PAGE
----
You don’t have to stick with the same story. As my French skills improved, I discovered the world of Arsène Lupin, gentleman thief. The books and short stories about his adventures often include complicated descriptions and vocabulary, but I was so invested in them that I didn’t care. I kept a French-English dictionary handy and learned a lot along the way.
If you don’t already know of a French story that would captivate you, check out our list of different types of resources in French – all or most of which are completely free, to boot. You can also do a general web search for something like “French stories about ___” or “French movie about ___”, etc.
13. Listen to French music
Listening to French songs includes some of the benefits of having a favorite French-language story: you’ll become familiar with the lyrics, and if you don’t understand something, you’ll feel motivated to look it up.
Songs are also a great way to learn vocabulary and grammar in context, set to a catchy tune that will help you remember them better.
14. Mix it up
It’s natural to have one way of learning French that you prefer. For instance, I’m a visual learner so studying vocabulary lists and doing written grammar exercises was important for me. But I had to keep in mind that I also needed to learn how to say and understand those things when I heard them.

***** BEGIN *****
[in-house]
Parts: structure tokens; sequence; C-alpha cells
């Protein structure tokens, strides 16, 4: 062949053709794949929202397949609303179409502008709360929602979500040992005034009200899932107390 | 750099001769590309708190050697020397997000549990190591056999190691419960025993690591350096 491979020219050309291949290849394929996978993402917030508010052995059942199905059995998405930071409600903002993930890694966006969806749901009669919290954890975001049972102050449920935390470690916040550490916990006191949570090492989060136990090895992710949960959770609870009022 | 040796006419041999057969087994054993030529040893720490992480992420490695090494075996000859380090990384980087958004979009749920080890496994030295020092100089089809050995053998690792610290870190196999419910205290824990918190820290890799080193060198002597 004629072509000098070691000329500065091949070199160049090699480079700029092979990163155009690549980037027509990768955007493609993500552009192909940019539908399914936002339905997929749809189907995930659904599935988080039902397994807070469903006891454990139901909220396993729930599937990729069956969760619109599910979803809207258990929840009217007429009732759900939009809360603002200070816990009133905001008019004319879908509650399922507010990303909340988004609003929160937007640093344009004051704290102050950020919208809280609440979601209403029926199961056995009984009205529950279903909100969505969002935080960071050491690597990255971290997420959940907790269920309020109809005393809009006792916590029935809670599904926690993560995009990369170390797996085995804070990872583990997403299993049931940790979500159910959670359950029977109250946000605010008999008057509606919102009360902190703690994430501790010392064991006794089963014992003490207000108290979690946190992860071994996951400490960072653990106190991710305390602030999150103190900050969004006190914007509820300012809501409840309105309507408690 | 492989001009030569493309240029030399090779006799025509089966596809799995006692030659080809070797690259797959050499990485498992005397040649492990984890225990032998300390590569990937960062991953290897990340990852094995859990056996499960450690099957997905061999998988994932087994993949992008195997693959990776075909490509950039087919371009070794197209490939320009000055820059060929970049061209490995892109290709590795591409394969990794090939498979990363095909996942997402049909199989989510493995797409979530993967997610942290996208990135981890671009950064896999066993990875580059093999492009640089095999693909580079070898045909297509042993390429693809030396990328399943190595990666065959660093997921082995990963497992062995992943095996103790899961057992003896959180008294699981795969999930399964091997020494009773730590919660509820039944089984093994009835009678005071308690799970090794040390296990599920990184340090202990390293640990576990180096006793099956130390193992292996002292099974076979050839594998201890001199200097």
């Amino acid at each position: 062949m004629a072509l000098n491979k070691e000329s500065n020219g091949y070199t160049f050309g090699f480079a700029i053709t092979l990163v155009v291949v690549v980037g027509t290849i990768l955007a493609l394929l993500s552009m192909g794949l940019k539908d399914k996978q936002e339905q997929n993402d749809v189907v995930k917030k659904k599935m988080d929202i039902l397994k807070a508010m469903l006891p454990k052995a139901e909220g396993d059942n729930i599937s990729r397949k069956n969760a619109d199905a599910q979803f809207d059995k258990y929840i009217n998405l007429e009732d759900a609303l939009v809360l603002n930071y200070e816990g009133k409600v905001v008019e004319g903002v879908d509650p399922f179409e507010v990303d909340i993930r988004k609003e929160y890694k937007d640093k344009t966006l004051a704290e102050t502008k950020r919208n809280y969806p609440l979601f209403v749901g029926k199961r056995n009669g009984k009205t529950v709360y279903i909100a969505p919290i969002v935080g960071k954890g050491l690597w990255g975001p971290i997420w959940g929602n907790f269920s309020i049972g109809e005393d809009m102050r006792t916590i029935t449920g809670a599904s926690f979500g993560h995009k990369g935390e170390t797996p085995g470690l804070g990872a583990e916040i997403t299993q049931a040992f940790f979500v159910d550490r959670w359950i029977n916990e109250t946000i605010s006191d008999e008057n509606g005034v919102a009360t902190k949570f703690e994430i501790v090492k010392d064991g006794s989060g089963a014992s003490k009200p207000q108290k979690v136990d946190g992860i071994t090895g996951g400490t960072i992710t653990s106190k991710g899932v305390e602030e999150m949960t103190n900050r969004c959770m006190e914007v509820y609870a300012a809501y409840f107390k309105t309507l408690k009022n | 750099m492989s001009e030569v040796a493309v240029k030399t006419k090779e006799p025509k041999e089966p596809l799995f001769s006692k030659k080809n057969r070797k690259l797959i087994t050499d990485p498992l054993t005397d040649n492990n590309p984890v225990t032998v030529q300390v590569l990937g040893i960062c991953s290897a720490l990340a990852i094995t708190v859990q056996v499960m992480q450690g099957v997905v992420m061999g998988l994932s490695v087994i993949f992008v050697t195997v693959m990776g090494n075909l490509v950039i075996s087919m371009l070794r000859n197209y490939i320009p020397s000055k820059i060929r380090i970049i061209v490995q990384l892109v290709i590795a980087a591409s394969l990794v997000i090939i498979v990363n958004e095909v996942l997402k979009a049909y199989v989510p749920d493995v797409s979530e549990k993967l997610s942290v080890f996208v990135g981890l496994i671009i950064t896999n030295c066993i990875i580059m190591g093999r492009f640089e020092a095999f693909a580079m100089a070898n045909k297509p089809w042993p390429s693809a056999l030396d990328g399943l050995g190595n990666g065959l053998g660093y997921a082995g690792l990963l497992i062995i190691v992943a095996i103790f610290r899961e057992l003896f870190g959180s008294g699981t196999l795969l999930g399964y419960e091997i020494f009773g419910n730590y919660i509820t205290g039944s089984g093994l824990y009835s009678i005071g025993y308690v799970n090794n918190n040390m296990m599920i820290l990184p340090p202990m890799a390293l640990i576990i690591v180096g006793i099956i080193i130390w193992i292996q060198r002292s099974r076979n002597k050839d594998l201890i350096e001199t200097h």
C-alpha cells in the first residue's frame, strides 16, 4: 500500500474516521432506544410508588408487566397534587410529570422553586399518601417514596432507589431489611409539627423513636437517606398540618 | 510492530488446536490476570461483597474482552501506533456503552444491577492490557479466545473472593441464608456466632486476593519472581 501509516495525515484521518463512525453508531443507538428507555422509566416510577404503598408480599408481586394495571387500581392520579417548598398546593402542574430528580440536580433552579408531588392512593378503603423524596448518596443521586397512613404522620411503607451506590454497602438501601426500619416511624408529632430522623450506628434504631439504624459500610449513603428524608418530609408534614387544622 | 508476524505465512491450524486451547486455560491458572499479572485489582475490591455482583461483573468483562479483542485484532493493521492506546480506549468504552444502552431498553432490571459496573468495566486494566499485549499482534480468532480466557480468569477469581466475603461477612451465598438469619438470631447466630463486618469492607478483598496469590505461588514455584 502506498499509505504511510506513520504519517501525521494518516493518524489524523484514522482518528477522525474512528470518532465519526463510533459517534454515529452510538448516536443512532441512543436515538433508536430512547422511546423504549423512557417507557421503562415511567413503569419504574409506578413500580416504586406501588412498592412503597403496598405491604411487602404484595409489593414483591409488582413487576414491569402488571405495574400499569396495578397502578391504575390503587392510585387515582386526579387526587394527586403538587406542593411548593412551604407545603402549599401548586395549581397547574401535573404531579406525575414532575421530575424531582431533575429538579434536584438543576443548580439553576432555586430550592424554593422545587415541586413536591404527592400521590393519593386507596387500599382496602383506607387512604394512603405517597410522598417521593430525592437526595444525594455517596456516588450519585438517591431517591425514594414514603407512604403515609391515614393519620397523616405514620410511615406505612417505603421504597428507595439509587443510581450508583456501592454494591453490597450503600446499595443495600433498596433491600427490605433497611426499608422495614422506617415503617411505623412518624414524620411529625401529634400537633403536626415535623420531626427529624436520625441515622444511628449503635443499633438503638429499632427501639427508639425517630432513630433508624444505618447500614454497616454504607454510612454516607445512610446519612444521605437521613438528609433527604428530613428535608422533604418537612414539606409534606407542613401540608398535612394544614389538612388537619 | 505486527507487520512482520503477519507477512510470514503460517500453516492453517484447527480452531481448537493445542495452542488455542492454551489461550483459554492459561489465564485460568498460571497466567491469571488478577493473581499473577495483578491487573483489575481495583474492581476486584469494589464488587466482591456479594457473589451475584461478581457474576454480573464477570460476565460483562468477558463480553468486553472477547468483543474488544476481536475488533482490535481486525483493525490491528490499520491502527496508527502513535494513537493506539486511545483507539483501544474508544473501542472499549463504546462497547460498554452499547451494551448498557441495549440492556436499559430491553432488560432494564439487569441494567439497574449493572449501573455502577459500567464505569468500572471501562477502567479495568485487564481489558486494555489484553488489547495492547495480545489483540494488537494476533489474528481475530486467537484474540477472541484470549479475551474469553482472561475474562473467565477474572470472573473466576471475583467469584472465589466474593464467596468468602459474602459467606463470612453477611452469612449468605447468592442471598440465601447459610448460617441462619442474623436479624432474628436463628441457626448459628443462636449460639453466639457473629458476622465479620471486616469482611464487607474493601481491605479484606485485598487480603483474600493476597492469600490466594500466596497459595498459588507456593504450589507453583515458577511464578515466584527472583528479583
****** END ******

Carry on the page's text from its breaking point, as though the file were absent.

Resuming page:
That’s why you may want to use something like the French Together, where you get a good mix of visual and listening practice. Then, to reinforce vocabulary or concepts you’re finding really difficult, use additional ways to practice and review that are targeted specifically to your learning style. This might be listening to audio clips for auditory learners, writing or saying practice sentences aloud for physical learners, or simply using a traditional vocabulary list for us verbal or visual learners.
But always have a way to learn that also exposes you to all aspects of a language.
15. Be kind to yourself
Here’s a sure thing: You’re going to make mistakes. You’re just learning, after all. Here’s another sure thing: If you keep judging and criticizing yourself, if you tell yourself you’ll never be able to speak or understand French, you won’t.
Try to savor the small victories, and see the setbacks as a learning experience. Believe me, even the most awkward mistakes can often lead to lessons you’ll never have trouble remembering!
I hope these tips are helpful as you continue on your French learning journey.
If you are looking for an easy way to put all these tips into practice, why not give French Together a try?